This backfired when a competitor, Guidant emerged and took a 70% market share from Johnson & Johnson. Had Johnson & Johnson taken a fairer (“just”) approach, it is would probably have been more difficult for Guidant to take that 70% market share.

3) Respect

“To every People have We appointed rites and ceremonies which they must follow, let them not then dispute with you on the matter, but do invite (them) to your Lord: for you are assuredly on the Right Way. If they do wrangle with you, say, “God knows best what it is you are doing. God will judge between you on the Day of Judgment concerning the matters in which you differ”

(Al-Hajj 22:67-69)

Islam teaches tolerance and respect of all people regardless of color, race or even religion. During the persecution of the Jews by the Christians, many Jews sought and received refuge in Muslim communities and countries.

“It is a fact of history that when the Jews were being persecuted in Europe during the middle ages they found peace, harmony, and acceptance among the Muslim people of Spain. In fact, this was the era of Jewish history that they themselves refer to as “the golden age.”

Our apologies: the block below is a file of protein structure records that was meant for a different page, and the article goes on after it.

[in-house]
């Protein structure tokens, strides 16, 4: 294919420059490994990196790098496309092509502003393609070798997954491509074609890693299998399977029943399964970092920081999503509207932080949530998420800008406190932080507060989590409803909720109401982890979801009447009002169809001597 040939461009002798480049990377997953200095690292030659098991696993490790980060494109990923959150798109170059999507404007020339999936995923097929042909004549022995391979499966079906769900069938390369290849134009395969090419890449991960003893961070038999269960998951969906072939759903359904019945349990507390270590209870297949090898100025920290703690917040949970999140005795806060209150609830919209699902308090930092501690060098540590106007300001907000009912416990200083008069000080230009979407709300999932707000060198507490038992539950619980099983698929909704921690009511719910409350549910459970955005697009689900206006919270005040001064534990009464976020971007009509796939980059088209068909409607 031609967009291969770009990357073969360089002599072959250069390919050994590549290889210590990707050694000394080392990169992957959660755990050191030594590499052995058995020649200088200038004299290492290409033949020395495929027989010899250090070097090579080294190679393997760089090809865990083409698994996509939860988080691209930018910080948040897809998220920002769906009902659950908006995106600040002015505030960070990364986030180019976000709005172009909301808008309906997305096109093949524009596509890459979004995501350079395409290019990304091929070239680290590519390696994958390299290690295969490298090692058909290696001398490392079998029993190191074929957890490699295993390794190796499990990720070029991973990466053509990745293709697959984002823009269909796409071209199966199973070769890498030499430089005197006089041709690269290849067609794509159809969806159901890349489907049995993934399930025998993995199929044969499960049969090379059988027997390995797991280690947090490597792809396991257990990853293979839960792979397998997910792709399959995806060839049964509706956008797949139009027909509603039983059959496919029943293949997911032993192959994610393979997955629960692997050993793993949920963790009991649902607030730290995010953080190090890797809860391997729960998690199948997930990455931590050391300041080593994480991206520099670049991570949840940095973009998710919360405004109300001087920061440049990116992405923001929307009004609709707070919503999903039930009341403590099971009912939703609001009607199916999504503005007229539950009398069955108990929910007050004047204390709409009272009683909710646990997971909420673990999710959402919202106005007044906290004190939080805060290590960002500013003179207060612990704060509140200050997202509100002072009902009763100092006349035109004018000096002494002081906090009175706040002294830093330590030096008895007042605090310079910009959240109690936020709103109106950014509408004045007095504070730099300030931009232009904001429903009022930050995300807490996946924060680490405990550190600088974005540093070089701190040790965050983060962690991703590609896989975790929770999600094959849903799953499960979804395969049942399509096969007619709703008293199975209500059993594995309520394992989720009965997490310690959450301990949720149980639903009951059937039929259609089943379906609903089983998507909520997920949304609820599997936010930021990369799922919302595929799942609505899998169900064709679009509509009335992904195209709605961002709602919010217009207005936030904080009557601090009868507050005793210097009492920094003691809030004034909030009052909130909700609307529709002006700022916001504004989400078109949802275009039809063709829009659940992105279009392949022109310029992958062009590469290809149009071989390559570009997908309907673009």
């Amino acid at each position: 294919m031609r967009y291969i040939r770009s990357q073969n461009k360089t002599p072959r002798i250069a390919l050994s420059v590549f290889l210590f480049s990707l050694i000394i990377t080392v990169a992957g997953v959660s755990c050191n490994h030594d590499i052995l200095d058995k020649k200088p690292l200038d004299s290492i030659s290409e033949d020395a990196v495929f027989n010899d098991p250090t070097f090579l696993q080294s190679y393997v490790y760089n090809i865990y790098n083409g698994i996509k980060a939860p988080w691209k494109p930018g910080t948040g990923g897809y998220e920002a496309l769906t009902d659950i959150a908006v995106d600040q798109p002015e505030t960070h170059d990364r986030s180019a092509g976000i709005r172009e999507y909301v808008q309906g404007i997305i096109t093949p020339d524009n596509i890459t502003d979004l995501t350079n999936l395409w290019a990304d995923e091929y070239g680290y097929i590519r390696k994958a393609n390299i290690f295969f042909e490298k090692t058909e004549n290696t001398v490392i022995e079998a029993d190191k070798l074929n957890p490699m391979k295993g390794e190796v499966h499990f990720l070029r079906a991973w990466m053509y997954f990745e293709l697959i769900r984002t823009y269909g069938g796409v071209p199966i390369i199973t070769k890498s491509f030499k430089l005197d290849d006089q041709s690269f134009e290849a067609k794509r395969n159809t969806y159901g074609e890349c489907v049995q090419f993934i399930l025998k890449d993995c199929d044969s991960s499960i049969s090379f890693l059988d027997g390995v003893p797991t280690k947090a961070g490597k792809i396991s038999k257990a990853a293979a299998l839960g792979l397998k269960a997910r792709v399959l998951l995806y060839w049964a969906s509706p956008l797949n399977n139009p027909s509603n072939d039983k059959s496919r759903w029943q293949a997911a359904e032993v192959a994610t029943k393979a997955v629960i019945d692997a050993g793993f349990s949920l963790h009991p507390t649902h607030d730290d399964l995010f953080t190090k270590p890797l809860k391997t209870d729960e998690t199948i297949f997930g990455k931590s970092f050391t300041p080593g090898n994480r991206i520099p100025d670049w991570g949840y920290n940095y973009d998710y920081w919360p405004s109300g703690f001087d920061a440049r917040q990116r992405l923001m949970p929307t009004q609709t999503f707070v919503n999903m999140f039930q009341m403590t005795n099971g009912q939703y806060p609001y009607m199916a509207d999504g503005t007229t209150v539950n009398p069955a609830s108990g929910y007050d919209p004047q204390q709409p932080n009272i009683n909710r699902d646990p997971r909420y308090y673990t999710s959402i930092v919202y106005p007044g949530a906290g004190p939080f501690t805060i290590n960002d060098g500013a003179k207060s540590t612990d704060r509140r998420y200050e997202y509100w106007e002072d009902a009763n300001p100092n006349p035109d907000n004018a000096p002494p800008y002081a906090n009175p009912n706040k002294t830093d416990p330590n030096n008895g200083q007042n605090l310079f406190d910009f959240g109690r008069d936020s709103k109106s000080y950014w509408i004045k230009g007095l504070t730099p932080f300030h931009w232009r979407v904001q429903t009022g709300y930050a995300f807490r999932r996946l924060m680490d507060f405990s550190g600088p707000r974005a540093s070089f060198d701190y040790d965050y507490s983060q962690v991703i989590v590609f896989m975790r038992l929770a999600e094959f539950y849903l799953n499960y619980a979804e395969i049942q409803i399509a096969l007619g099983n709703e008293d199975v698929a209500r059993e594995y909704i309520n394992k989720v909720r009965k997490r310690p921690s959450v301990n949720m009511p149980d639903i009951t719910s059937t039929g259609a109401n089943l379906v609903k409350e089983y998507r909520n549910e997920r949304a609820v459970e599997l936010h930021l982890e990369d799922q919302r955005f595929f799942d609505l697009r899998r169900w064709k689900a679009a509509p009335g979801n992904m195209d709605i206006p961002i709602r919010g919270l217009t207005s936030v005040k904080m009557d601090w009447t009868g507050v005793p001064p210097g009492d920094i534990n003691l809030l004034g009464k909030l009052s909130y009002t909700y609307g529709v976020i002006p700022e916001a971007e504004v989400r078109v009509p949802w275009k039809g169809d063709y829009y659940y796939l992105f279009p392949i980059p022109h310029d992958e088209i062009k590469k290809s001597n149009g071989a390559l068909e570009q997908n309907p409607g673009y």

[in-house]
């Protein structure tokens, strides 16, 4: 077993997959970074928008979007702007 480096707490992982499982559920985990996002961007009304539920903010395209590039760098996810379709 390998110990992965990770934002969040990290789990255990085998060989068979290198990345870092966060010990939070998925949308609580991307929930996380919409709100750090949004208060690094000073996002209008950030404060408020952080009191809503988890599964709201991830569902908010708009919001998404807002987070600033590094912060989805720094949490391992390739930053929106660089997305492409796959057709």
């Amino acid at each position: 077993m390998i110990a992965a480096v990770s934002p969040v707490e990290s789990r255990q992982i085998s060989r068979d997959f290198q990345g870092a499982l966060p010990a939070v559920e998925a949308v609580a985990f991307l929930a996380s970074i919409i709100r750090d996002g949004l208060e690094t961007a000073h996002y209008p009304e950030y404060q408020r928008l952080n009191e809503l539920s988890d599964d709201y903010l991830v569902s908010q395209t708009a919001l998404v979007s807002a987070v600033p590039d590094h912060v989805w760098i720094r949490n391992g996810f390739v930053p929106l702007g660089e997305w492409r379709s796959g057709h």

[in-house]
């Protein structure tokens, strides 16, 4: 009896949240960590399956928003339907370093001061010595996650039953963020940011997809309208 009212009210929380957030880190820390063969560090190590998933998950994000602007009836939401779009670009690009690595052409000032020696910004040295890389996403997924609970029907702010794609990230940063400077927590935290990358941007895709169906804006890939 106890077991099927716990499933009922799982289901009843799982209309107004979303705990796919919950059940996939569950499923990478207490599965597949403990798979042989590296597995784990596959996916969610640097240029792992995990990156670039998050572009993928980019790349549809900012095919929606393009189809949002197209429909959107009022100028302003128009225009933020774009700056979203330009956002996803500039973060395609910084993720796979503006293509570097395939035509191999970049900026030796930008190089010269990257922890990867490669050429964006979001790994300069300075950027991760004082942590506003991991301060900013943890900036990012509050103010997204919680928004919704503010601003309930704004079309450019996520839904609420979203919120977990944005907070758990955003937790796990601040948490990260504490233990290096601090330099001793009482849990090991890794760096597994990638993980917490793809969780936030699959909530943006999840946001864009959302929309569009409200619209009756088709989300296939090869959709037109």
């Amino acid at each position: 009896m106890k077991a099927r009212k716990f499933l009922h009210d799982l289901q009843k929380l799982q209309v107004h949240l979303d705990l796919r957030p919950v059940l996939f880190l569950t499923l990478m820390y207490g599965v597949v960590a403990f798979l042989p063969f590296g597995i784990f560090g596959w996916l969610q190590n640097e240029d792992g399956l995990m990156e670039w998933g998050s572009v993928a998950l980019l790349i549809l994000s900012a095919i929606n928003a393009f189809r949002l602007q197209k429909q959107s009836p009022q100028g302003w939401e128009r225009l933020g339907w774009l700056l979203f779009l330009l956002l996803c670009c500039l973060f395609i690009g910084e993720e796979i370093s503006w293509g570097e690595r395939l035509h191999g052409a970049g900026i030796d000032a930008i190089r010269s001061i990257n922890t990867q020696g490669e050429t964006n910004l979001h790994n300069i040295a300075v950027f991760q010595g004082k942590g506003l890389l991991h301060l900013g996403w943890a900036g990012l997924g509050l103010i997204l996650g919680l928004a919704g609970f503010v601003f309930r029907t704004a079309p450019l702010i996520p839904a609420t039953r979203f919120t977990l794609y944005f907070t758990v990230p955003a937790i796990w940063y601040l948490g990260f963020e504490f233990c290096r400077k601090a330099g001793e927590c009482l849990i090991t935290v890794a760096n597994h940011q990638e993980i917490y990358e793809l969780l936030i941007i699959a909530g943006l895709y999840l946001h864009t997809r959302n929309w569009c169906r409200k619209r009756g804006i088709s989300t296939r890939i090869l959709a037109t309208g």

Modern day application

Robert Sutton, professor of management science and engineering at Stanford University, wrote a book entitled The No Asshole Rule: Building a Civilized Workplace and Surviving One That Isn’t, New York: Warner Business Books, 2007. His work documents the high cost of not respecting people in organizations. The famous example of Patterson, CEO of Cerner, where he told employees that he expected the car park to be substantially full between 730am to 630 pm and all employee benefits were frozen with immediate effect, led to Cerner’s stock price declining by 22% in 3 days when the email was leaked.

In summary, these principles of Islamic negotiation:-

1)    are relevant and applicable to modern day negotiation in any country

2)    have stood the test of time of over 5 centuries, and

3)    are also applicable to modern day business situations.          

Juarez Salih Lowe is a negotiations trainer, coach and consultant. His team of trainers has trained people from Maybank, TM, Ambank, Petronas, MIDF, YTL, Johnson & Johnson and L’oreal.

For further information about how your organization or team can implement these negotiating principles contact juarezlowe Sdn Bhd at negotiation@juarezlowe.com or 03-22614248